Helgoland Underwater Habitat

a pointin showin buoys with cables running down to contraptions on the sea floor
The Helgoland project that used saturation diving and an underwater habitat to study herring spawning, and marine acoustics. Divers lived in the habitat a week at a time. Art: NURTEC

Helgoland Mission to the Seafloor (adapted from an article in Stellwagen Banknotes, Spring/Summer 2011)

In 1975, in the early years of the man-in-the-sea program when divers and scientists were pushing the boundaries of the inner-space frontier, an underwater habitat was placed on Jeffreys Ledge for three months. Although only a short-term experiment in underwater living, evidence of the project still remains on the sanctuary seafloor – the name associated with the operation is "Helgoland."

In 2011, the sanctuary dive team, looking to expand their explorations beyond Stellwagen Bank to Jeffreys Ledge, decided to search for the Helgoland site. Luckily, within 50 feet of the estimated coordinates the divers found an anchor chain. Upon following the anchor chain, they discovered two large Danforth anchors used to secure the habitat's surface support buoy.

Helgoland was (and still is) an ungainly structure – a bright orange-yellow mix of tubes, tunnels, and tanks sitting 115 feet beneath the water's surface. This massive metal invention of German engineering had seen service in the North and Baltic seas. In September of 1975 it came to the United States for a three-month mission dedicated to fisheries biology through NOAA's Manned Undersea Science and Technology Program. From September until November, a multinational team (U.S., Germany, Poland, and Soviet Union) experienced challenges from severe storms and a hurricane to uncooperative study subjects (herring), but their experiences added to the growing body of knowledge about saturation diving and the use of underwater habitats.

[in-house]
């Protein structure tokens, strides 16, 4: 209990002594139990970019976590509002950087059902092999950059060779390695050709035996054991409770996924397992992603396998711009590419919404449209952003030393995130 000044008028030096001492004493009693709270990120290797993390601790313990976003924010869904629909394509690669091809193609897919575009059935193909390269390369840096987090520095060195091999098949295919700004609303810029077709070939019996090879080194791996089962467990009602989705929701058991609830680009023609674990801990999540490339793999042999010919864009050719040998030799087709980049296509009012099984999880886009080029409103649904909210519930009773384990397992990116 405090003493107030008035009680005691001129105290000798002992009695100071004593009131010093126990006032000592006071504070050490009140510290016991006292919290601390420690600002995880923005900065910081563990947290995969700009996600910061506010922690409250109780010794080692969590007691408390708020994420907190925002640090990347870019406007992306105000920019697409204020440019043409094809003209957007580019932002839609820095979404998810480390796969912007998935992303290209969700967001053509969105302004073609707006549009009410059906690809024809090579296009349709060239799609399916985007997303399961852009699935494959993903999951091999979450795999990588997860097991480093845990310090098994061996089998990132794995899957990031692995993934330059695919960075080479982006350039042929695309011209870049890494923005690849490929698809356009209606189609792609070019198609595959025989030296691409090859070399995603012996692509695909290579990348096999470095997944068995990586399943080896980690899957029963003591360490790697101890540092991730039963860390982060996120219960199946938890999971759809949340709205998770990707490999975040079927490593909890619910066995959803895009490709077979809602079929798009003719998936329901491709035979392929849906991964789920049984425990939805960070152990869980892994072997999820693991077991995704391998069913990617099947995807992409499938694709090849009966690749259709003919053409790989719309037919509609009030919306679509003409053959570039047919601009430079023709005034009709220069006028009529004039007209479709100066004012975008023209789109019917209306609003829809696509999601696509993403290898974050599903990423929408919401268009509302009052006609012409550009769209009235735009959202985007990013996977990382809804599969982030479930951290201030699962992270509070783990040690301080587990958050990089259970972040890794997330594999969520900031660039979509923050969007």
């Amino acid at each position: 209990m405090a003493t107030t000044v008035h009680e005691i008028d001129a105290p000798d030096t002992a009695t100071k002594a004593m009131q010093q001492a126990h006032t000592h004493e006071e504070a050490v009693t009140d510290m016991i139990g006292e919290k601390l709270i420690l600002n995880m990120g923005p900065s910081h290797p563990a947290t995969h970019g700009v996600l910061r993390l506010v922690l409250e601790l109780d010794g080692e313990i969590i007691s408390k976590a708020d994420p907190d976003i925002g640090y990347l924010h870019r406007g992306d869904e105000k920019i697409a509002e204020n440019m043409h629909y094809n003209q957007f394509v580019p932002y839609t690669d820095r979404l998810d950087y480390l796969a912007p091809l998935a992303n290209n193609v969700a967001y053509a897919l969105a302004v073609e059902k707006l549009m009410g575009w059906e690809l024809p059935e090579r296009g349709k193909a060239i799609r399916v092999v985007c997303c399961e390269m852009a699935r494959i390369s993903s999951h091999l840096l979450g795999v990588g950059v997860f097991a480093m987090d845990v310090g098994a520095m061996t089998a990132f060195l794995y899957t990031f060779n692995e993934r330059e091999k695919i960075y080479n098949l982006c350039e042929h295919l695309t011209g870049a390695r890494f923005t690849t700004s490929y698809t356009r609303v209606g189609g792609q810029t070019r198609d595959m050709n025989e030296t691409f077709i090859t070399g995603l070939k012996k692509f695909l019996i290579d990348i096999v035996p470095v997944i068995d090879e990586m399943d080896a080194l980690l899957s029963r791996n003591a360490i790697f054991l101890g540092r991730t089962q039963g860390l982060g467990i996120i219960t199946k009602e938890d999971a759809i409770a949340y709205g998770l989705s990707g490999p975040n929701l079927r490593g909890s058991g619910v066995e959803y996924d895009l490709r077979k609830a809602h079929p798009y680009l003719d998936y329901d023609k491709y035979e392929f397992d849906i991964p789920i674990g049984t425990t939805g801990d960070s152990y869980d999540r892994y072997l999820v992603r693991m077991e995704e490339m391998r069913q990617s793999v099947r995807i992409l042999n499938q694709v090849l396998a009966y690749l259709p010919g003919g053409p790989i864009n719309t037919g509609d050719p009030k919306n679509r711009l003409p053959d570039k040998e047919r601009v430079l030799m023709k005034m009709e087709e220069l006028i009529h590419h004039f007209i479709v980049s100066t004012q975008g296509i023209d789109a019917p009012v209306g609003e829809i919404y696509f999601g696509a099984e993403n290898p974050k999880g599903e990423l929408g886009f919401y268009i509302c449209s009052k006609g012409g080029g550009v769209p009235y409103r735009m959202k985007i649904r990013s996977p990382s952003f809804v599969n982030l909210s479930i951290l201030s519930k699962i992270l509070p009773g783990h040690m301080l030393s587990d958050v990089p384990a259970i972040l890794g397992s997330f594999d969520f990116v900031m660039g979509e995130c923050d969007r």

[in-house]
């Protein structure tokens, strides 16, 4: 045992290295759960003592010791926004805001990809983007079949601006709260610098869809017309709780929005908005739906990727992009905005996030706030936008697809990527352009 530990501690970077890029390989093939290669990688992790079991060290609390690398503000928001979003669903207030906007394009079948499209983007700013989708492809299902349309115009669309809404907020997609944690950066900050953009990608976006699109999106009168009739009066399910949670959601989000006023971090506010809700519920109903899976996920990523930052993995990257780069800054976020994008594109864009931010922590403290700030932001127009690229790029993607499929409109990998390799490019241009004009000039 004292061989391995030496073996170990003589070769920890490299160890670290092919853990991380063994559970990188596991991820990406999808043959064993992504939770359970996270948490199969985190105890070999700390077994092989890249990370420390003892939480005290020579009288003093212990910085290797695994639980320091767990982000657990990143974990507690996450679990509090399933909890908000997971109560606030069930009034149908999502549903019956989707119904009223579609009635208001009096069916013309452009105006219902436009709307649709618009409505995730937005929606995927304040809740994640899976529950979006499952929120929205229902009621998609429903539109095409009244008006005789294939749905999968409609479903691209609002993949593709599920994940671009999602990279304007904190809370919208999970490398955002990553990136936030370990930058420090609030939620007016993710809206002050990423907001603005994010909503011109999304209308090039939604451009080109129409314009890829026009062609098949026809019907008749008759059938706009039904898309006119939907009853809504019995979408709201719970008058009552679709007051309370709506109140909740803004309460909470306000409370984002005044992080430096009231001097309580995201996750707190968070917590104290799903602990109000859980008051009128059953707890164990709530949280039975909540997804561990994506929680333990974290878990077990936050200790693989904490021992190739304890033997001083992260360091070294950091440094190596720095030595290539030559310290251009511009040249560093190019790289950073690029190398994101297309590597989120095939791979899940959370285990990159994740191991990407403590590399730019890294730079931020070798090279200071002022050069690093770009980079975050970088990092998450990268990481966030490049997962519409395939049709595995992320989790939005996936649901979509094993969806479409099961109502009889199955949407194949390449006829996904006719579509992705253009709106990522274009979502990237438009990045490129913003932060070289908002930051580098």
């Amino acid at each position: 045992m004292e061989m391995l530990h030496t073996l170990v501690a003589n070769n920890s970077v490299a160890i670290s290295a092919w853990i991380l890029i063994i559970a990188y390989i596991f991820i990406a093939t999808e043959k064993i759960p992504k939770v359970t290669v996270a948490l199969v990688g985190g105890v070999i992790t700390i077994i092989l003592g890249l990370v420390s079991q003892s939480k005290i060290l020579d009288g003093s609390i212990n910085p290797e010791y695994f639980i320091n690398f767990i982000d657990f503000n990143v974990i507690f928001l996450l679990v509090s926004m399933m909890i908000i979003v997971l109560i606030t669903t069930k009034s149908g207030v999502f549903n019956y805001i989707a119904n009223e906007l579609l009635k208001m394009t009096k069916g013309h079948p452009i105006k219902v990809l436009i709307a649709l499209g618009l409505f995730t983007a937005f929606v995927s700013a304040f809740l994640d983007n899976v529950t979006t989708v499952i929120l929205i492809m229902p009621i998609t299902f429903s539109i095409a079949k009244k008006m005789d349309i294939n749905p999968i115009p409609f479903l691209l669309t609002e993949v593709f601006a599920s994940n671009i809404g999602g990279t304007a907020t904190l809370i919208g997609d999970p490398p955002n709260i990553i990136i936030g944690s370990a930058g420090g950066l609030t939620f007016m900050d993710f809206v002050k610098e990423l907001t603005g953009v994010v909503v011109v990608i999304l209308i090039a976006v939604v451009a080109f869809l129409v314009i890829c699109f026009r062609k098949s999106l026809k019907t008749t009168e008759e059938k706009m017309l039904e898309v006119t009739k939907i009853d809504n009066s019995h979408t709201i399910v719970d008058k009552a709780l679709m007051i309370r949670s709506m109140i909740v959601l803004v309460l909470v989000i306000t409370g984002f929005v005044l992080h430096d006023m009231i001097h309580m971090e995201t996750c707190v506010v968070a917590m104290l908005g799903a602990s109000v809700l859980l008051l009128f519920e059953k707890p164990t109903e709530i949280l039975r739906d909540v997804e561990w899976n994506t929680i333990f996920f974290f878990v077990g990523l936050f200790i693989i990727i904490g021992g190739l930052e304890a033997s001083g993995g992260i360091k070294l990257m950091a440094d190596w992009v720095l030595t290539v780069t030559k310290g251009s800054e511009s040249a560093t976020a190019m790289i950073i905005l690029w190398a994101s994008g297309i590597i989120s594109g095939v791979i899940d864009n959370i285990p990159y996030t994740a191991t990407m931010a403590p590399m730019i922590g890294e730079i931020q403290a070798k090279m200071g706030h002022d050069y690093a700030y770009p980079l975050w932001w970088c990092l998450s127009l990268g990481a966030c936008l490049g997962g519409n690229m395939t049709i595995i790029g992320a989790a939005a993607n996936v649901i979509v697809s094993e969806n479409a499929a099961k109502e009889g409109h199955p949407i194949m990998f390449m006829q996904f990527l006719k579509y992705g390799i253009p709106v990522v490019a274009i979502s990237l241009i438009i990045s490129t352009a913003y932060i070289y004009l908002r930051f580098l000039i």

aa bright yellow structure on a ship ready to be lowered into the water
Helgoland was built in Germany and shipped to Massachusetts for the assignment on Jeffreys Ledge. Photo: NURTEC

The Helgoland habitat measured 14 meters (46 feet) long, seven meters (23 feet) wide, and seven meters (23 feet) high. Four-person dive teams spent week-long rotations in its damp, cramped spaces, which included a kitchen/dining area, bunks, and laboratory space in the central compartment. A "moon pool" and "suiting up" area with access to the ocean were located at one end, and the decompression chamber at the other.

The main feature that made this underwater structure habitable is that the pressure inside the facility is equal to the pressure at depth. Divers were able to enter and exit the habitat through the downward facing moon pool (a two-meter wide hatch). Once inside Helgoland, drysuits (preferable to wetsuits due to cold water temperatures) could be removed and normal clothing worn for non-dive operations. Life inside Helgoland was not without danger. If the air pressure inside were to drop precipitously, water could rush in and flood the living spaces.

As part of the Helgoland mission, all divers had to be experienced in saturation diving, a relatively new technique at that time, which allows humans to work for long periods of time at depth. In traditional diving, the deeper a diver goes below 33 feet, the shorter the allowable dive time. At deeper depths, there is more pressure, and the gases breathed into the body are compressed (and enter the bloodstream that way). While surfacing from a dive, compressed gasses, such as Nitrogen, are released from tissue compartments within the body as the diver breathes out.Divers who surface too quickly without properly off-gassing risk suffering a condition called decompression sickness or "the bends." In most dives, decompression time is based on depth and length of dive time.